Who would have believed 15 years ago that the world would crumble to its knees and would beg for the implementation of tyrannical policies and regimes in order to bring back law and order? I certainly didn’t. Before I began studying history and current events, I thought society would be able to take care of itself and avoid disaster. But the latest video feeds from London and everywhere else clearly show that society is lost in the foggy alternative reality they were born into 50 or more years ago. The social engineers played their hand well and now have most of the population consuming itself in a web of self-degradation, death and perversion fed to us as the sexiest fad for almost half a century.

In England, polls show that upwards of 65 percent of people are now calling for the use of rubber bullets, water canyons, police abuse and other tyrannical practices because they are too afraid to organize with their neighbors and take care of the looters that are destroying decades-old family businesses, homes, cars, shoe and clothing stores and other property to get their hands on the latest electronics, jewelry and various valuable products by breaking windows, smashing store front doors and pulling citizens from the their cars to smash their heads on the streets. Instead, British people are now calling for a government sponsored Police State.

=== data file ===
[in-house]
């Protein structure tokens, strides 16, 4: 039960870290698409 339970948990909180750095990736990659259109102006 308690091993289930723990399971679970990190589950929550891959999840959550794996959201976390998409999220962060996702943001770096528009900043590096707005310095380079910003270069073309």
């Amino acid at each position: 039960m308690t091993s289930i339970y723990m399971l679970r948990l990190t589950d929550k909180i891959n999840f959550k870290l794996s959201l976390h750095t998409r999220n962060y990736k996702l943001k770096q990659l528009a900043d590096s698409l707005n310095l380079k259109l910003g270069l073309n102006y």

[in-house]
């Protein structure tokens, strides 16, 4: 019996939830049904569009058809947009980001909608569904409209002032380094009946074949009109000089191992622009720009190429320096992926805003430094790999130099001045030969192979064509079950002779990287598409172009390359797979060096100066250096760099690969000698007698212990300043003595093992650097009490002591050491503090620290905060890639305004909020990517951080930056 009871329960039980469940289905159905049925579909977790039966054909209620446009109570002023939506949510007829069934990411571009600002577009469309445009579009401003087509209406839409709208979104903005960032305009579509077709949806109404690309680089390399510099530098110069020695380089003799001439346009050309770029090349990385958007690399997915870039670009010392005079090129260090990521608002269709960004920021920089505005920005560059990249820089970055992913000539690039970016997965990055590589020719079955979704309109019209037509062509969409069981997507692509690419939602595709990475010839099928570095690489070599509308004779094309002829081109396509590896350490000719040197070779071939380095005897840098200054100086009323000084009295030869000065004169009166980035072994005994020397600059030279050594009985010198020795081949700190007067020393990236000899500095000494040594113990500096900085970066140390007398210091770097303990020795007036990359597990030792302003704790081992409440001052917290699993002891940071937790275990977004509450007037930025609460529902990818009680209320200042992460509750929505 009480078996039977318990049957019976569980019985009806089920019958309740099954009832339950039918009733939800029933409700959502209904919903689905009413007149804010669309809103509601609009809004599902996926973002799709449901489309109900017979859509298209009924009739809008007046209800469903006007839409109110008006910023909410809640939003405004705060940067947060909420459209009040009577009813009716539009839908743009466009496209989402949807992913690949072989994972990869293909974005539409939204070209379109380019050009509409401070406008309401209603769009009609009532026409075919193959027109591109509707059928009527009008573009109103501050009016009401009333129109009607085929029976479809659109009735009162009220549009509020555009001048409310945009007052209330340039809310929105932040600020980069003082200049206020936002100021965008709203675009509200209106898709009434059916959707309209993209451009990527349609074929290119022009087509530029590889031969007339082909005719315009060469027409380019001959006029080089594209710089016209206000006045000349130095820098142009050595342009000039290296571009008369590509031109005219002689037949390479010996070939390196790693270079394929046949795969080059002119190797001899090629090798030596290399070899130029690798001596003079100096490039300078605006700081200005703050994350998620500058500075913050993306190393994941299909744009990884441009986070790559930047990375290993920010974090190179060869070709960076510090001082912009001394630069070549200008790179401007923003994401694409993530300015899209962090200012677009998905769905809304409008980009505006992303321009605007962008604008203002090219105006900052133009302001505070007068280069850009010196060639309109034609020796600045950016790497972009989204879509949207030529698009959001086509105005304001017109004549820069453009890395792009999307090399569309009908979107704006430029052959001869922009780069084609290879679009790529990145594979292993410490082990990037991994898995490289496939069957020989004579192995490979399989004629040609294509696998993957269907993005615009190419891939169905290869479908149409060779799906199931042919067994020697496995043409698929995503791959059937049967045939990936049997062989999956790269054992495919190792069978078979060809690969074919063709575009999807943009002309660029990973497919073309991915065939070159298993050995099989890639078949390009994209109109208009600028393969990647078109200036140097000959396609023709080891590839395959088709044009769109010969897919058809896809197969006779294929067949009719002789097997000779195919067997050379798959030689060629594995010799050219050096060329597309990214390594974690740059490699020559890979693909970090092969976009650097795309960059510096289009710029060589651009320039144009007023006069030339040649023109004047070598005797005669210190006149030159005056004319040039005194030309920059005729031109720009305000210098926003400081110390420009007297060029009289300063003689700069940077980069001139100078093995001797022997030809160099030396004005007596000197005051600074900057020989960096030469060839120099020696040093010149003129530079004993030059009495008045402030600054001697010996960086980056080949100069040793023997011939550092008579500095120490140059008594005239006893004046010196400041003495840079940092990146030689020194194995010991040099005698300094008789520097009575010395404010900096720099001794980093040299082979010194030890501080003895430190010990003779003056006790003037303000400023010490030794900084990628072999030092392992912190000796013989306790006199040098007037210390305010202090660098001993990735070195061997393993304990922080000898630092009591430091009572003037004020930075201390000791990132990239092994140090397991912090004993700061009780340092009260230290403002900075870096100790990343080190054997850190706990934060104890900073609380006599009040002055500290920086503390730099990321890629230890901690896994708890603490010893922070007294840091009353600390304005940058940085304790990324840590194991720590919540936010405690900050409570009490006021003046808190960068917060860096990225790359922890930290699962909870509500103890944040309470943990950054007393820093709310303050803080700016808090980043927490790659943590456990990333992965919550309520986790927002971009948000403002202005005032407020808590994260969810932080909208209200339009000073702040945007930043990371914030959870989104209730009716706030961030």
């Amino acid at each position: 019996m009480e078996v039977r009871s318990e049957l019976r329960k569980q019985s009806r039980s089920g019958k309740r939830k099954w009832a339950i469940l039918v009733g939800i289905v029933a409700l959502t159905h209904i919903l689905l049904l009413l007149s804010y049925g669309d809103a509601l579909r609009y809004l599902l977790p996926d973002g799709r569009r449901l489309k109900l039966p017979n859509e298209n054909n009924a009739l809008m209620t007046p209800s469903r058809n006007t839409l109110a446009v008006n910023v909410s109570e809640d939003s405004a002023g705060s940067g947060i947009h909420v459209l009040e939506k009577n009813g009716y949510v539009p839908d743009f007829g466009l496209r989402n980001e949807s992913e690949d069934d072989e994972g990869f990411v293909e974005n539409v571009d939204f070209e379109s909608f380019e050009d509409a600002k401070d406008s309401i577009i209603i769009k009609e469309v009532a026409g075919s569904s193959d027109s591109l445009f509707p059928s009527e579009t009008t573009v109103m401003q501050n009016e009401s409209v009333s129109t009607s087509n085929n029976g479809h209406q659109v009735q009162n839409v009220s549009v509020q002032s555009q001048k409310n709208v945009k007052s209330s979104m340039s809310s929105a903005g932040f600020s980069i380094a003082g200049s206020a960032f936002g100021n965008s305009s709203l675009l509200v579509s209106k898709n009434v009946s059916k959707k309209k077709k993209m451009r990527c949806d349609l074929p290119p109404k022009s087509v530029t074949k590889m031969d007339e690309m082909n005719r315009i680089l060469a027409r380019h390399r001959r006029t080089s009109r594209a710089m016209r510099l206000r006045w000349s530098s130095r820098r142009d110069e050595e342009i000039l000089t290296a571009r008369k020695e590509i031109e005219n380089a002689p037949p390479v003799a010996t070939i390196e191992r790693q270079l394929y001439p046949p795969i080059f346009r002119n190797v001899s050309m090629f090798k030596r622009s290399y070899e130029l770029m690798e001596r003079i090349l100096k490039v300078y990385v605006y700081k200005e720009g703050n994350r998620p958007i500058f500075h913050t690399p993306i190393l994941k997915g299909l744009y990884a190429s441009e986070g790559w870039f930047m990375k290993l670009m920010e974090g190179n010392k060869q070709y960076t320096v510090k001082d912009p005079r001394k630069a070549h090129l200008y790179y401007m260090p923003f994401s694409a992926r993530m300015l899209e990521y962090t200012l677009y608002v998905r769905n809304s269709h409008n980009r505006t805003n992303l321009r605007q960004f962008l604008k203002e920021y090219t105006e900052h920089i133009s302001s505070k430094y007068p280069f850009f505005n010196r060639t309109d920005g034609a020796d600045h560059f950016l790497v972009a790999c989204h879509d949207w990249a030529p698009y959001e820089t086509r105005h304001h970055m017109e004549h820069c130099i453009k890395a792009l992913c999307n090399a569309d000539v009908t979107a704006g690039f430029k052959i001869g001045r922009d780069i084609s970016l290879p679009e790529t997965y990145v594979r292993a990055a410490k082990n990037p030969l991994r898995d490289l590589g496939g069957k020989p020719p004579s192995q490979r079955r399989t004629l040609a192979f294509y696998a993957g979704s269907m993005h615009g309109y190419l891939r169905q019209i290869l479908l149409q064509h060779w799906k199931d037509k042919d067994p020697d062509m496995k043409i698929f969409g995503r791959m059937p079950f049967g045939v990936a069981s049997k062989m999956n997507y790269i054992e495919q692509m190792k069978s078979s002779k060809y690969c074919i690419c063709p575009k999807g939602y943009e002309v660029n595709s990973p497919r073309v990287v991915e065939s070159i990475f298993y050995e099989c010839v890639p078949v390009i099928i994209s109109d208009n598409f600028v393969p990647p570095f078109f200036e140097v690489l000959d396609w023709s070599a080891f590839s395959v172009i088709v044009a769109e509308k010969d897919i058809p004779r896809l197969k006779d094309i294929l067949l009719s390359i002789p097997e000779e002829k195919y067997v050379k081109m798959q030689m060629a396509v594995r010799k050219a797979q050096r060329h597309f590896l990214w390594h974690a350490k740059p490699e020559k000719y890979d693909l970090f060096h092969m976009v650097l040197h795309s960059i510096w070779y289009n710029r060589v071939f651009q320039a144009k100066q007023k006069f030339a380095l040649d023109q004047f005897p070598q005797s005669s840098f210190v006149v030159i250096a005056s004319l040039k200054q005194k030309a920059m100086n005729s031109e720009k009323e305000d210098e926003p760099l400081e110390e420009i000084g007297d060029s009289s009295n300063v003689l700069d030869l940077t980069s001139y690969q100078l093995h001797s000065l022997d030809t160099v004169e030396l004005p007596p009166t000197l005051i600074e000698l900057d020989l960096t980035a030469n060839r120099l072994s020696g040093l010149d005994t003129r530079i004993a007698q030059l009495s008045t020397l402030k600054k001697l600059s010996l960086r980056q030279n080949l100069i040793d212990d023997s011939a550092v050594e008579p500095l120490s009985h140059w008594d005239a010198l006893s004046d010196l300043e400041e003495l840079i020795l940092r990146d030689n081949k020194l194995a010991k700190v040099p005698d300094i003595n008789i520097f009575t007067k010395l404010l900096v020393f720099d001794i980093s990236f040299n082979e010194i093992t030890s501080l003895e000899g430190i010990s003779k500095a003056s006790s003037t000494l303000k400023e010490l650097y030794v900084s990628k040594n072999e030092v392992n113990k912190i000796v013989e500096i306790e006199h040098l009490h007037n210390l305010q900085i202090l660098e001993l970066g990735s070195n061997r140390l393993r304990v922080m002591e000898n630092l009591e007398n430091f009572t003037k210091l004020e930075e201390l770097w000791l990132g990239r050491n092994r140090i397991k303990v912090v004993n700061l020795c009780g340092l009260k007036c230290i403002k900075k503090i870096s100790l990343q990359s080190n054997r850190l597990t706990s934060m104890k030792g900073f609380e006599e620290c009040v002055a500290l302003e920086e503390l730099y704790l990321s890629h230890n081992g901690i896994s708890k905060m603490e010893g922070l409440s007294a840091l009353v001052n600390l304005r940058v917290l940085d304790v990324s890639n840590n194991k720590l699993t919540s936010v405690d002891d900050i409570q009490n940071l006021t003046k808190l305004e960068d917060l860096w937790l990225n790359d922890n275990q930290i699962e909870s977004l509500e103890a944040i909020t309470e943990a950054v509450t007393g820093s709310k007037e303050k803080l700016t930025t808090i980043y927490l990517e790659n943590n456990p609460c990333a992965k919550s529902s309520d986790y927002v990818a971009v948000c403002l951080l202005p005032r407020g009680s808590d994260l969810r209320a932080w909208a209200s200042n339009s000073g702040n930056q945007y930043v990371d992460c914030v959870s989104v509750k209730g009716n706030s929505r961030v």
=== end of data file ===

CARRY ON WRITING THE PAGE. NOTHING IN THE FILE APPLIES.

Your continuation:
Notice that most of the places that are being affected by riots and unrest are sections of the society whose members are unarmed and who cannot defend themselves because their government, which cannot protect them 24/7, implemented regulations to ban the people’s right to be armed and to defend their properties and their families. London shows signs of the most recent confrontation between members of the government-dependent underclass and the hard-working middle class, just as the social engineers planned it. As governments cut spending in a failed attempt to fix deficits and reduce their debt, it is exactly the underclass that feels the pinch first. But instead of attacking government policies and the entities responsible for the financial collapse, this uneducated underclass takes it upon themselves to beat the daylights out of middle class folks who suffer from the bank-sponsored self-inflicted financial crisis.